Most everyone knows someone who is sick or has recently had COVID since the extremely contagious Omicron variant started to spread. And it’s possible that someone you know has had COVID even if they got a booster shot. So at this point, you might be thinking: “Why should I get a booster if I might get COVID anyway?”
It’s a valid question – and the feelings of frustration, anger and exhaustion that many of us are feeling are completely understandable.
But while it’s possible to get infected even if you’ve had a booster, booster shots are very effective where it matters most: they help prevent severe illness, the kind that fills up hospital beds and leads to death. And that’s why it’s still important to get that booster.
“COVID-19 levels and risk in the community remains very high and likely will be for weeks,” said Dr. Jeff Duchin, Health Officer for Public Health – Seattle & King County. “And, hospitals will continue to experience serious stress for weeks even after cases and new hospitalizations drop. Everyone can help our hospitals and healthcare workers right now be able to take care of us when we need them: get vaccinated and boosted and take other steps to prevent COVID-19.
“In the last month, people who were not fully vaccinated were 11 times more likely to be hospitalized, and 17 times more likely to die than those fully vaccinated. Vaccines are working extremely well to reduce serious infections, but boosters are critical for the best protection against hospitalization, death and against multiple variants. Even after you have had a COVID infection, vaccination and boosters will provide increased protection.”
As of mid-January, about 46% of King County residents eligible for a booster have gotten one. That leaves over 1 million people in our county who are still eligible, but not yet boosted. We all benefit from this important protection as getting boosted helps to stop community spread and protects the healthcare system.
If you’re uncertain about getting a booster shot, here are reasons why it’s still incredibly valuable — yes, despite Omicron.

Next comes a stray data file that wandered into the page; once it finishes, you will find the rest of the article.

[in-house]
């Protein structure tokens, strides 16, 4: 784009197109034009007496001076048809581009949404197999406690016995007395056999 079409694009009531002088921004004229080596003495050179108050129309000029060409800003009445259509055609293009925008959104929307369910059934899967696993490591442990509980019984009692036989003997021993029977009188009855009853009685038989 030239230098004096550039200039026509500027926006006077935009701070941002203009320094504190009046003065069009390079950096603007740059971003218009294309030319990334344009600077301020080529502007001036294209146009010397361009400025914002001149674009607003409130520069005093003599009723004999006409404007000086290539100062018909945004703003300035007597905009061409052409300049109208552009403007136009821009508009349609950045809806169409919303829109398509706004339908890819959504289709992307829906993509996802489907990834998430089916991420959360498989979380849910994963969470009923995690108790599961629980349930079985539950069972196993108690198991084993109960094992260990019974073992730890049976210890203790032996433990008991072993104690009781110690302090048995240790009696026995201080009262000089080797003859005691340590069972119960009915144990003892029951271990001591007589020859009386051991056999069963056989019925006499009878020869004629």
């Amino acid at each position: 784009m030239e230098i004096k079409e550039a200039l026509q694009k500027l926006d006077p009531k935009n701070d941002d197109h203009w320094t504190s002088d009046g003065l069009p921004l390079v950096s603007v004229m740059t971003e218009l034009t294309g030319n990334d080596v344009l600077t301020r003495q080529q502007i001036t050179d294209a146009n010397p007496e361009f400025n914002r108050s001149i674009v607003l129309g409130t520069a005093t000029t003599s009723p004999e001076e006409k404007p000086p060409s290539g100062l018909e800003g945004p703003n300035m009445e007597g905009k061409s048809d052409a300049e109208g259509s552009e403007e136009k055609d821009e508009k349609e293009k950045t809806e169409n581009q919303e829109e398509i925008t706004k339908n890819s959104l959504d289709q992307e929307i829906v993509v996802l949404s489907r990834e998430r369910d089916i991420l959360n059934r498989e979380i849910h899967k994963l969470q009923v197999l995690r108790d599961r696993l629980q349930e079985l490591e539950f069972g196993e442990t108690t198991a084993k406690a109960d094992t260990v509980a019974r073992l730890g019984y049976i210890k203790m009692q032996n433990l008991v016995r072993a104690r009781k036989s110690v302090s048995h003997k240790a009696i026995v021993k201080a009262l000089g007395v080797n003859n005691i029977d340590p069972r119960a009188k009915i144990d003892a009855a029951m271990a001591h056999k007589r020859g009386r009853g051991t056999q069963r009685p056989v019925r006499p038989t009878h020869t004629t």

1. Boosters maximize your protection against COVID-19, including the Omicron variant.
The first doses of COVID-19 vaccines provide protection, but that immunity fades over time. Getting a booster extends the protection.
Researchers found that Pfizer and Moderna boosters provide significantly more protection against Omicron compared to just 2 doses of the vaccine.
One recent study found that a booster dose of vaccine was 92% effective at protecting against hospitalization from Omicron and remains high at 83% at ten weeks after the booster dose. Another recent Danish study found that a third dose of either Pfizer or Moderna provided a “significant increase” in protection against Omicron.
2. Yes, you may get COVID. But having had a booster means you won’t get as sick.
Boosters help people have fewer symptoms and milder disease than they would have without it. They may have a shorter illness. And many people who might have otherwise gotten sick will not have any illness after getting a booster.
3. Boosters help keep people out of the hospital – saving that spot for someone else who needs immediate care.
Every day hospitals are busy with people needing urgent care for heart attacks, accidents and injuries, and other emergencies. On top of that, COVID-19 related hospitalizations have increased by 75% in recent weeks. Along with staffing shortages, that means that some people can’t find an available hospital bed when they need it.
When you get a booster, you likely won’t need to seek healthcare and even if you get sick, you can likely manage it at home. By getting a booster, we can help reduce the number of people going to the hospital and lessen the burden on our healthcare workers.
4. Boosters help prevent community spread.
Boosters improve the safety of others, in addition to protecting you. Anyone who gets infected after having the booster will be less contagious than if they hadn’t gotten it. This is why the CDC has different quarantine guidance for those that are “up-to-date” on their vaccine series versus those that are not. When you get a booster, you do your part to help stop the spread of the virus.
5. Breakthroughs will happen. Boosters will reduce your risk.
Some folks who get a booster will still get ill, and this is true of any vaccine — there are always breakthrough cases.
But there are many steps you can take – like getting a booster, distancing and wearing the highest-quality mask you can – that better your chances of staying healthy.
“You want to increase the likelihood of your own safety as much as possible,” says Dr. James Lewis, Medical Epidemiologist for Public Health – Seattle & King County.
The bottom line, says Lewis: “Getting a booster increases your own safety, the safety of your family and the safety of your broader community.”
Boosters and vaccinations are plentiful as drop-in or scheduled appointments at vaccination sites in Auburn, West Seattle, Rainier Beach, and Shoreline. For more information and additional locations: kingcounty.gov/vaccine
Originally posted January 20, 2022